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Marshmallow Fondant (MMF)

This is an impromptu post. I was planning on posting some cookies this week but it didn’t happen. Instead, I made some marshmallow fondant (MMF). It was my first time making it and overall I’d say it was successful. Am I 100% sold on it? Not sure???

One of my friends has asked me to make a cake for her daughter’s birthday. I’ve made a few cakes before so I was thinking that it wouldn’t be a problem. Well I was wrong. She wants a two tiered cake that looks like presents. This is where it gets interesting. I have never made a two tier cake and I have never covered a cake with fondant. I think I like to torture myself. I figure that I will never learn unless I try. Thank goodness my friend is one of my biggest supporters. She encourages me and if something doesn’t come out how I wanted it she tells me it’s no big deal. Thank goodness for nice, understanding friends. If not for her I would not have done most of the cakes that I’ve made. My thing is cookies not cakes but I love cakes and I want to learn.
My favorite brand of fondant is Satin Ice. I personally like the way it tastes. The downside is that a 2 lb tub of it costs around $15 plus tax at my local cake shop. I will be making a 6″ two layer tier and a 10″ two layer tier. According to Wilton’s chart, of fondant amounts to cover cakes, I will need a total of 72 oz of fondant. This is 4 1/2 lbs or $33.75 plus tax of just fondant alone. I’m sure the 5 lb tub is cheaper but I’ve never bought that size so I’m not sure exactly what it costs. To try and save on cost I thought I’d make a test batch of MMF. Am I crazy to try something I’ve never used before on my first attempt at a fondant cake? Answer is probably so.

When searching for MMF recipes I decided to go with a recipe by Mayen on YouTube. She makes incredible cakes and is very knowledgeable when it comes to cake decorating.
The MMF recipe by Mayen is as follows:

16 oz of marshmallows
3 tbsp water
2 lbs powdered sugar
1 tbsp vanilla
I followed her recipe exactly except that I added 1/4 tsp of almond emulsion because I love the taste of vanilla with a little almond.
I made sure to sift my powdered sugar and I weighed my marshmallows.
Then I greased everything, as Mayen said to do, with shortening and melted my marshmallows in the microwave. Mine took 1 minute 20 seconds to melt. Then I added my flavorings and mixed. The picture below is how they looked after I added the flavorings and before I mixed.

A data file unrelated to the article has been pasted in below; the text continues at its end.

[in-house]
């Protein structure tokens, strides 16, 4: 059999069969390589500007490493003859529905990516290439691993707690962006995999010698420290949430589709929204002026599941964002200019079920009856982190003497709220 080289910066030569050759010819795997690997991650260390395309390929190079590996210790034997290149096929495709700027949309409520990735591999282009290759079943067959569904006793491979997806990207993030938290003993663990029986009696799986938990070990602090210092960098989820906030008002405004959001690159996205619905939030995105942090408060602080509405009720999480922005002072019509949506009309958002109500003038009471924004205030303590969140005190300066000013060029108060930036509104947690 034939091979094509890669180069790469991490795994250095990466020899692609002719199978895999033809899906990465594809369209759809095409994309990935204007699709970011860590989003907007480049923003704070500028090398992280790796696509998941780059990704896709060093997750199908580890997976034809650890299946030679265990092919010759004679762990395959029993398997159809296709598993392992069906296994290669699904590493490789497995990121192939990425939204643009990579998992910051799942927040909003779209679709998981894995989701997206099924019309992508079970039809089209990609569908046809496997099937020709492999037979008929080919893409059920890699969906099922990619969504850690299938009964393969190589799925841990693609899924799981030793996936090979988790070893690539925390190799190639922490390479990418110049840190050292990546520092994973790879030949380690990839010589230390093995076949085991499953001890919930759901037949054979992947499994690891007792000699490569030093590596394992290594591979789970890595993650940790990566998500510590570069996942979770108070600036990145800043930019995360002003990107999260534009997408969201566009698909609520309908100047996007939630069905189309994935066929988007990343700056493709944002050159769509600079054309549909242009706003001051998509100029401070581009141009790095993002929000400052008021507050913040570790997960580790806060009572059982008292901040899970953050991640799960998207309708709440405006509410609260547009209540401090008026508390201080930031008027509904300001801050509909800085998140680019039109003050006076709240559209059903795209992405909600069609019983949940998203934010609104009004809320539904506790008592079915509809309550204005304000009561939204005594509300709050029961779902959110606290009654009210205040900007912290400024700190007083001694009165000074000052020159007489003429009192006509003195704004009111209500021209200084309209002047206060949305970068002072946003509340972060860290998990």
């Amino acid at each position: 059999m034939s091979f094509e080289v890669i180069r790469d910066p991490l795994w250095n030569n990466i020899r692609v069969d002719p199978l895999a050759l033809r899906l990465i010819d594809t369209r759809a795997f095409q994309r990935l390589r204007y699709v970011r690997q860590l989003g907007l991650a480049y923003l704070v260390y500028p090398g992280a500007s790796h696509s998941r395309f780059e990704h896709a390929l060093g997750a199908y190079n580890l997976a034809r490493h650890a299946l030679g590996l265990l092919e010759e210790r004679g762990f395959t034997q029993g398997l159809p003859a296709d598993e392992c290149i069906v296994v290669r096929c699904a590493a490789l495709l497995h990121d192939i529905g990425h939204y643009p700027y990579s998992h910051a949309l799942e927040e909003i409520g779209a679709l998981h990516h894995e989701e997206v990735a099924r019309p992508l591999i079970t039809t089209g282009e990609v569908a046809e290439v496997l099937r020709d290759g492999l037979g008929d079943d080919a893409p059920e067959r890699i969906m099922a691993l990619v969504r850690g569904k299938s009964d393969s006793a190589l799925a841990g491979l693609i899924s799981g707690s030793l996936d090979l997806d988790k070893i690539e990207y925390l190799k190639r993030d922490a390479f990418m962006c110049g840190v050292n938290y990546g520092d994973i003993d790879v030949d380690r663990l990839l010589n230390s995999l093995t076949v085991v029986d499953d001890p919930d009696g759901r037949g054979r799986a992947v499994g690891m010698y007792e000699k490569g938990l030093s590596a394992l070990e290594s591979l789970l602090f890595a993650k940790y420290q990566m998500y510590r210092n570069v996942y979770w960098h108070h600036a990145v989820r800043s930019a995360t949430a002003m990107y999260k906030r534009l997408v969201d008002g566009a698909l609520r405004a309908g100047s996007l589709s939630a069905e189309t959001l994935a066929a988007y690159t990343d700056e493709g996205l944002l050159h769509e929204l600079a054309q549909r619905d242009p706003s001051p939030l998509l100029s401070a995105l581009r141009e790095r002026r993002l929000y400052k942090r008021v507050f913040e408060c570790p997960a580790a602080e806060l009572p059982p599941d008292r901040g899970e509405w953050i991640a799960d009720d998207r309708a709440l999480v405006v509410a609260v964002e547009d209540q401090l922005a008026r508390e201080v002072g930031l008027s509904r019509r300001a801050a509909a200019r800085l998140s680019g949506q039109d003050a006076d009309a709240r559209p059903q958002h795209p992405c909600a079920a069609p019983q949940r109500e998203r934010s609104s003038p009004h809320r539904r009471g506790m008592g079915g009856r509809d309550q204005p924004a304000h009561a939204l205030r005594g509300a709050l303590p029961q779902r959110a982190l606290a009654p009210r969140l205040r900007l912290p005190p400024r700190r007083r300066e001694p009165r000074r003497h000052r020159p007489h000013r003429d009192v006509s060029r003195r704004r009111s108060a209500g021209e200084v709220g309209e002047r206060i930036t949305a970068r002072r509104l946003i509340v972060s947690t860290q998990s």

I put about 3/4 of the powdered sugar in my mixing bowl and then added the marshmallow mixture and mixed. I added a little more powdered sugar at a time until I reached the consistency I thought was right. All 2 lbs of powdered sugar were used. The plastic wrap tip was great because I tend to make a mess when I bake and there was only a small mess. I will use this technique from now on when making buttercream and cookies.
One thing I learned is not to be afraid of the shortening. I should have coated everything a little more heavily than I did. I didn’t take a picture of what everything looked like coated but this is how my bowl looked after I removed the fondant. Perhaps this happened because I needed a little more powdered sugar. Except for a small bit of stickiness the majority felt firm and didn’t stick to my fingers so I didn’t think I needed more.
I went ahead and put what powdered sugar did not mix in with my ball of fondant and coated my hands thoroughly with shortening and kneaded away. My wrists could not handle all the kneading so I had to break it down into two smaller balls of fondant.
Once kneaded the texture was nice and smooth and felt similar to Satin Ice’s texture. I thought the taste was not bad either. I weighed the two portions of fondant and came out with a little over 3 lbs, including the plastic wrap, which is what Mayen said the recipe would make.
 After letting the fondant rest for a few hours I decided to roll a bit out to test the consistency. Overall, it rolled out nicely but it did get some air bubbles in it and it felt a bit sticky and soft. This may be because I rolled it out on a silicone mat and not a counter coated with powdered sugar or cornstarch.

So that’s it. A very long post I know but I wanted to document the process. What’s the bottom line? The MMF was not hard to make, it tasted good and it’s inexpensive. This recipe cost about $4 to make 3 lbs of fondant (price will vary based on brand you use and location). This is very reasonable compared to store bought fondant. The downside is that it did get several air bubbles when rolling (this could be from my lack of experience with fondant but this has happened very rarely with Satin Ice) and it felt a bit on the soft side. Will I use the MMF? I’m going to say more than likely not. I have experience using Satin Ice for accents on cakes and cupcakes and because of my experience with how it feels and rolls I will probably stick to using it.

I’d love to hear your thoughts on MMF. Do you love it or hate it? Do you have a recipe you love? Do you have any tips? I’m not going to ditch MMF forever but just for now. I think it would be great to use for accents and figures because of the savings.

Comments

  1. Thank you!! That was great how you did it. It looks easy. This is my first time doing it sooo we will see.

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  1. […] is the link to the recipe we used. It’s pretty good.  Just make sure you sift the powdered sugar first, […]

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